Smart Parenting During and After Divorce: Co-Parenting Responsibilities of the Visiting Parent
For the purposes of this article, visiting parent refers to the parent who sees the children for the minority of the time. Terms concerning custody can be confusing. A "visiting" parent might be a parent who has joint custody but sees the children less of the time. A visiting parent might also be a noncustodial parent who sees the child less of the time.
Certainly, many parents who see the children for the lesser portion of time want to see their children more, and do not because of either practical reasons (the children do not live close by, work schedule precludes it, and so on) or legal reasons (for instance, it is not part of the legal agreement or judicial order).
Keep Apprised of Important Information
The visiting parent may at times feel out of the loop with respect to things that are going on in her children's lives. The custodial parent should make an active effort to keep the visiting parent up-to-date with important information, but the visiting parent should make an active effort to get this information as well. For instance, you should not rely on the co-parent to send you every little piece of paper that comes home from school. Speak to the officials at your child's school and see whether they require any letters of consent or legal paperwork for you to be allowed to speak directly with your children's teachers. I think this is absolutely critical for noncustodial parents, because noncustodial parents often complain that they feel as though they are treated like second-class citizens. This need not be the case. As long as you do not make a nuisance of yourself, your children's teachers should be very happy to speak with you. If they are not, find out why. You may have to provide them with a letter of consent from the custodial parent, or a notarized document saying that you are permitted to have access to the children's teachers. The same goes for contact with your children's doctors.
Attend Extracurricular Activities
Sports events and other after-school activities often run on schedules that are generally provided at the beginning of the school year. Ask the co-parent to send you copies of the schedules that pertain to your children's after-school activities. Going to after-school activities and simply watching patiently in the background is a good way to see your children between visits. Be certain that you work this out with the custodial parent first, so that, at least from the co-parent's point of view, your attendance will not be a surprise.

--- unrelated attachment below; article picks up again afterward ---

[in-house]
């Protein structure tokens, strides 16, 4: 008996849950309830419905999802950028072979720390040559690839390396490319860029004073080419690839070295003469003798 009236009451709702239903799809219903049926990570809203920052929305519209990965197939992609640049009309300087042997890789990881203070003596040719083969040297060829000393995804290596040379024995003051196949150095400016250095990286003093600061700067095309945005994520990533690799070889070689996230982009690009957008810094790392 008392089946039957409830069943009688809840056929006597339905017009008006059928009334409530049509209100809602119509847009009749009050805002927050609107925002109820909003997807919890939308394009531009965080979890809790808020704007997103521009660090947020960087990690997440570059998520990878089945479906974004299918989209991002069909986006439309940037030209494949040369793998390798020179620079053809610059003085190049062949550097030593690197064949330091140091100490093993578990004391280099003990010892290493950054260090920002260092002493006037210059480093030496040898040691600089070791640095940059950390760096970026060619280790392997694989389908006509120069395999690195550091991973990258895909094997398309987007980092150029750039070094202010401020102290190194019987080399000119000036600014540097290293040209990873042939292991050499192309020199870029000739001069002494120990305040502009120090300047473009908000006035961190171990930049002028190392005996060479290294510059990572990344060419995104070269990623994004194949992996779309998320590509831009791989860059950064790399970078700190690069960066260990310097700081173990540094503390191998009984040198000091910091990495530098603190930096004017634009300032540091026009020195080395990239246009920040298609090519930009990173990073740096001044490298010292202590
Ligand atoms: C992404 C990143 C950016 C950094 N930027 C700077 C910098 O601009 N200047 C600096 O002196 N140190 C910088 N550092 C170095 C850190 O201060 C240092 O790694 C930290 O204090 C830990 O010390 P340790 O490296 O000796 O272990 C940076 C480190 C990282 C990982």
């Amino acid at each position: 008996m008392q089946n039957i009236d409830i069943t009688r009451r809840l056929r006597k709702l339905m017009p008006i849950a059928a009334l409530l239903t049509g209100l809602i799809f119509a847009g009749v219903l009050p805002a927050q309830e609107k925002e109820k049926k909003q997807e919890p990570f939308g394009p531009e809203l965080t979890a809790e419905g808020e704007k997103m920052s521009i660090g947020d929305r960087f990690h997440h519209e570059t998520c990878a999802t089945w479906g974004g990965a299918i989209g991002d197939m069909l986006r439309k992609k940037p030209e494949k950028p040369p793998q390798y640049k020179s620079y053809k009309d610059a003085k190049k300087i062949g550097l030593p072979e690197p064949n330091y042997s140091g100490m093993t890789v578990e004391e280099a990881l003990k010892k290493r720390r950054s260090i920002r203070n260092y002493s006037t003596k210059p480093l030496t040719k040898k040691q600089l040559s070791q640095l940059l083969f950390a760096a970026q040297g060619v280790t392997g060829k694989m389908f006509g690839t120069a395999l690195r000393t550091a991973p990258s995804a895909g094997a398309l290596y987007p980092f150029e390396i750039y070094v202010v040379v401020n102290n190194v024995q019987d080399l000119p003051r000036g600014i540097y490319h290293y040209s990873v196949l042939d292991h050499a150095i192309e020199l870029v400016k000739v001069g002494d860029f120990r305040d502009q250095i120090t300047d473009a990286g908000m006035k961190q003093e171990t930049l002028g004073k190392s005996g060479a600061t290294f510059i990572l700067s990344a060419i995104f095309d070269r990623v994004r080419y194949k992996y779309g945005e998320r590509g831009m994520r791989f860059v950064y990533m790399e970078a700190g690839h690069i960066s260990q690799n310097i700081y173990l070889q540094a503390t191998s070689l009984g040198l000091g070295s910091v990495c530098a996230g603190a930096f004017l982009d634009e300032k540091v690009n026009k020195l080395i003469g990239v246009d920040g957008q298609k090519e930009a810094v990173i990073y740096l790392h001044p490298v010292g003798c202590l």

Co-Parenting Tips to Keep in Mind
Here are some tips for keeping the co-parenting relationship on the right track.
- Communicate briefly what happens during visitation. This will help the co-parent understand the mood your children come home in after visitation. Sometimes visitation might make children sad or moody simply because it reminds them that their parents are not together. Other times it is because the children will miss the visiting parent, so they become sad toward the end of the visit.
- Pick the children up on time, all of the time. When you are running late, call in advance and say how late you will be. Sometimes the other parent will have plans that require you to be there on time.
- Always call before you go to see the children. Even if your relationship with the co-parent is exceptionally good, do not drop in unexpectedly to see the children.
- Try not to bring the children back exhausted, riled up, or dirty. Always keep a clean set of clothes for the kids with you, even if it is sweatpants and a T-shirt or sweatshirt. Bringing the children back exhausted or hyper means the custodial parent is going to have a hard time with them. It is always a good idea to have some quiet time before the end of a visit so that children can decompress before going back home.
- Do not put your children in the very uncomfortable position of calling the custodial parent and asking to extend your time. This makes the custodial parent look like "the bad guy" if he cannot extend the courtesy. If extending the visit does not inconvenience the co-parent, call and ask yourself. Sometimes, especially with young children, the co-parent might want the children to return home even when they have nothing in particular to do. Do not be so quick to assume that this means the co-parent is being rigid or stingy with time. Young children (under six) get accustomed to certain routines at certain times, and extending visitation might interfere with those routines.
- Compliment the co-parent from time to time on how the children are behaving, how healthy they look, or how well they seem to be doing.
- If you have to cancel a visit at the last minute, first tell the co-parent, and then get on the phone with the child, explain, and apologize.
- Clean your children's weekend clothes before you send them back to the co-parent.
Washington Virtual Academies
Tuition-free online school for Washington students.
- Kindergarten Sight Words List
- Signs Your Child Might Have Asperger's Syndrome
- Coats and Car Seats: A Lethal Combination?
- Child Development Theories
- GED Math Practice Test 1
- Graduation Inspiration: Top 10 Graduation Quotes
- The Homework Debate
- First Grade Sight Words List
- 10 Fun Activities for Children with Autism
- Social Cognitive Theory